... a set of rights in status in a collectivity, precisely in a collectivity as auctor, including especially the right to acquire and use power in that status.4
Despite their different research interests and the referent place of authority in their studies, both these scholars reflect a basic meaning of it which tallies with that derived from the term's philological background in the Latin word "auctor".
Types of Authority
Most scholars who have investigated the question of authority (such as R.S. Peters, E. Fromm and S. Lukes) highlight the importance of the categories of authority types associated with Max Weber.
S. Lukes highlights Weber's categories as he explores contrasts between power and authority. Peters, though un-attracted to Weber's elevation of the charismatic authority-bearer's unique qualities (as we shall see in what follows), nevertheless adopts a three-fold classification of authority which reflects Weber's rational-legal, charismatic and traditional types.
The three different authority set-ups derived from Weber's work have dominated recent discourse on authority and we have found it appropriate for this project. We will, in this section, affirm the strength and defensibility of the three broad categories of authority that Weber advanced and make use of them as a framework within which to analyze authority in terms of how it functions in general.
The three categories of authority - each with different rules - which give authority-bearers the right to give instructions, and make proclamations or decisions, are the legal-rational, the traditional and the charismatic.
Within the legal-rational category, the authority bearer's claim to exercise legitimate authority depends on a two-sided rationale. It rests, on one hand, on joint-recognition of certain normative procedures and standards by both the authority-bearer as well as the authority subjects. On the other hand, it rests on the prerogative to give instructions or make decisions to be followed, which is assumed by those recognized as wielding legitimate authority on the basis of such normative procedures and standards. This two-sided rationale serves as the ground of legitimacy for the exercise of authority within the legal-rational category.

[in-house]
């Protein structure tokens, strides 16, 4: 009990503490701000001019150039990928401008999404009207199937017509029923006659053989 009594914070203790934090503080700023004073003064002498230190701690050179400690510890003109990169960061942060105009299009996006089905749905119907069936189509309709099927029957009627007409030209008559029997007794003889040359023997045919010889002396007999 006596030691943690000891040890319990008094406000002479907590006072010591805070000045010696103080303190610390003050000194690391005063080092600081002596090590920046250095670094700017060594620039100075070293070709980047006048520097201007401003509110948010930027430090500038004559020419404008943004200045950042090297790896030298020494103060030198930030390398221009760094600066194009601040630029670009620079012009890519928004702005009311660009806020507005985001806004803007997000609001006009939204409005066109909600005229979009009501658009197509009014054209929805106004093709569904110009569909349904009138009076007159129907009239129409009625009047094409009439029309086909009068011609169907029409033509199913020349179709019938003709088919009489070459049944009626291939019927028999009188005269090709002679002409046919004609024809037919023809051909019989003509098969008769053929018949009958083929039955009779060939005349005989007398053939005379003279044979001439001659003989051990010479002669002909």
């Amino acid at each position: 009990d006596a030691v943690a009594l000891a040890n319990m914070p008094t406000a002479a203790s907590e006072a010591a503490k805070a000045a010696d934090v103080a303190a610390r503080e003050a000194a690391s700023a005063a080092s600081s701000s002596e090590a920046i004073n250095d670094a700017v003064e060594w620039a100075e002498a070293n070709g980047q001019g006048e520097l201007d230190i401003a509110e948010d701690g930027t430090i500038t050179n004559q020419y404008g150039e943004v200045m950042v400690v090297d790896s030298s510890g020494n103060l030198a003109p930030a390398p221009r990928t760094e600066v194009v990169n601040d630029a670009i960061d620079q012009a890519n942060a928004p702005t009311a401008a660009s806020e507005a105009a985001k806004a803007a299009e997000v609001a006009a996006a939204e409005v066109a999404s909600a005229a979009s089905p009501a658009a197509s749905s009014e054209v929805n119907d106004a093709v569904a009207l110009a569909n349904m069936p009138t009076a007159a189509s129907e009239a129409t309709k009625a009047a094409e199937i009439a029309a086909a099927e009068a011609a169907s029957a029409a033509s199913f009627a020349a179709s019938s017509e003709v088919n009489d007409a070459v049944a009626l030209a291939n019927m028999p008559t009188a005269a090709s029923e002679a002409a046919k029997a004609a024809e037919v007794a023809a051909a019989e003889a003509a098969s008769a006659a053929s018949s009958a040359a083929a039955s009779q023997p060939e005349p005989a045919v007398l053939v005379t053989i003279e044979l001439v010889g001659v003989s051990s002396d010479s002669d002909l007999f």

Within the traditional authority category, the claim to exercise legitimate authority by the authority-bearer rests on a two-sided rationale. On the one hand, it rests on the established belief by authority-subjects in the sacredness of long-time standing traditions. Sacred long-time traditions usually stipulate primogeniture or religious appointment as the routes to authority. Because authority-subjects believe these traditions are sacred, they will accept the legitimacy of such authority. On the other hand, traditional authority rests on the high respect with which the office occupied by the authority -bearer is regarded.
This is often the case where, because of the high regard authority-subjects have for the office; they will ascribe legitimacy to authority-bearers who might not competently fulfill the functions expected of them. Here authority rests on:
... established belief in the sanctity of immemorial traditions and the legitimacy of the status of those exercising authority over them...5
The charismatic-authority category is the one most closely linked to the personality and abilities of the authority-bearer. This type of authority rides on the one hand on personal qualities exemplified by the authority-bearer such as admirable accomplishments, bravery, holiness and exemplary behavior. On the other hand, such charismatic figures claim to reveal or actually stipulate procedures and standards that become the basis on which the authority -subjects recognize and obey the authority. The charismatic figure is viewed by the authority-subjects as an exceptionally gifted individual who is credited with exceptional achievements. Jesus Christ and Prophet Muhammad would be good examples of this type of authority-bearer.
R. S. Peters suggests that Weber's presentation of the charismatic-type of authority exaggerates the importance of the authority-bearer's peculiarities such as vision, vocation and revelation to their claim to authority. He emphasizes the similarity between all leaders in that they exercise authority on the basis of personal claims and characteristics, whether this authority is termed legal-rational, traditional or charismatic. He says:
... (Weber's) account of charismatic authority is rather high and exaggerated ... we talk of people being an authority in the sphere of pronouncements with the authority deriving from the person's personal achievements and history in a specific sphere.6
It is my view that R. S. Peters, though correct in drawing attention to the need not to underplay the place of personal claims and achievements in this regard, nevertheless falls short by not giving due emphasis to those peculiar characteristics and exceptional achievements which make charismatic authority-bearers such as Jesus Christ and Prophet Muhammad attract levels of loyalty and allegiance from authority-subjects which supersede those achieved by others.